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December 12, 1936


JAMA. 1936;107(24):1968. doi:10.1001/jama.1936.92770500003008a

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A splint that I first saw used by my late colleague and friend Dr. William Jackson Merrill, during the 1932 poliomyelitis epidemic in Philadelphia, is here described. It serves to aid in maintaining the lower extremities of bed patients in any desired degree of rotation. A circular plaster is applied from the toes to the knee or higher. A board or two thicknesses of basswood, about 3 inches wide and 10 inches long, is fastened with another plaster bandage to the under surface of the plaster, proximal to the heel. The board should be in the same plane as the bed when the patient is recumbent. The plaster may be bivalved and the lower portion used as a removable splint.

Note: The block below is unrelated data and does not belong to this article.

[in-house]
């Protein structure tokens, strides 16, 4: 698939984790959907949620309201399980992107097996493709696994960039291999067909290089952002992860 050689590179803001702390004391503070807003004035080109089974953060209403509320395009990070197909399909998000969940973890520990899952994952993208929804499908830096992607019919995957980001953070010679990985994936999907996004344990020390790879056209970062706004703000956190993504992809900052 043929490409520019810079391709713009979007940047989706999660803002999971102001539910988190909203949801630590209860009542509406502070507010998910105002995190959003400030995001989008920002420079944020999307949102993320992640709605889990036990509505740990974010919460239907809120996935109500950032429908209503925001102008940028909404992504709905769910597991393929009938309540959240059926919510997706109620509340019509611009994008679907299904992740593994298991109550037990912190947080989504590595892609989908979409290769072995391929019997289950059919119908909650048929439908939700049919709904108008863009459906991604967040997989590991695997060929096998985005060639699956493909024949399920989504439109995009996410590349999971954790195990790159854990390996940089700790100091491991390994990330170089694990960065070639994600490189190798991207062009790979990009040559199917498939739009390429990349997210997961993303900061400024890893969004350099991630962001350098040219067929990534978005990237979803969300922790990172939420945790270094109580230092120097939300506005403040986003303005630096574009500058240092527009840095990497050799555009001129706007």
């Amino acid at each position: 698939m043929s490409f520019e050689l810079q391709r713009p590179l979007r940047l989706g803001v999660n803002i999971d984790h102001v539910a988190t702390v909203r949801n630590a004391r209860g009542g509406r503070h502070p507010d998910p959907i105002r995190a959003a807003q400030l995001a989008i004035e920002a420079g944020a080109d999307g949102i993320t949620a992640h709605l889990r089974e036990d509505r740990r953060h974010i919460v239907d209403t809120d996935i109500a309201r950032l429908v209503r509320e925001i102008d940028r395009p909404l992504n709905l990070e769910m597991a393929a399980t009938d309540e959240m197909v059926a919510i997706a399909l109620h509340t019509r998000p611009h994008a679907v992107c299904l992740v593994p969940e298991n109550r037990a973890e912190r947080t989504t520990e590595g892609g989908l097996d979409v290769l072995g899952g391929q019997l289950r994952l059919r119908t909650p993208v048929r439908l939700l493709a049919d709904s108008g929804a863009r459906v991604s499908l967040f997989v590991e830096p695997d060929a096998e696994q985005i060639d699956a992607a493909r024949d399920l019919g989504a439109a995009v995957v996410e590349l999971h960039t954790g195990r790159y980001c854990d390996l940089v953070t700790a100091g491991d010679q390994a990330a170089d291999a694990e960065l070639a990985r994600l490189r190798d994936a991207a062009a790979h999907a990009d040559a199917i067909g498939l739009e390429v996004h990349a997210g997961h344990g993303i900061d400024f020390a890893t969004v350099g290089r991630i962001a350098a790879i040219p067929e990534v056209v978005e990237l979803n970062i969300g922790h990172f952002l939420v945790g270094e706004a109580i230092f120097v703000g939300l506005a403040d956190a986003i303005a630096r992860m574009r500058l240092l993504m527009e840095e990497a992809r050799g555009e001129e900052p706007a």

If it is desired to maintain the extremity in an attitude of outward rotation, the longer arm of the board should be fitted to extend well to

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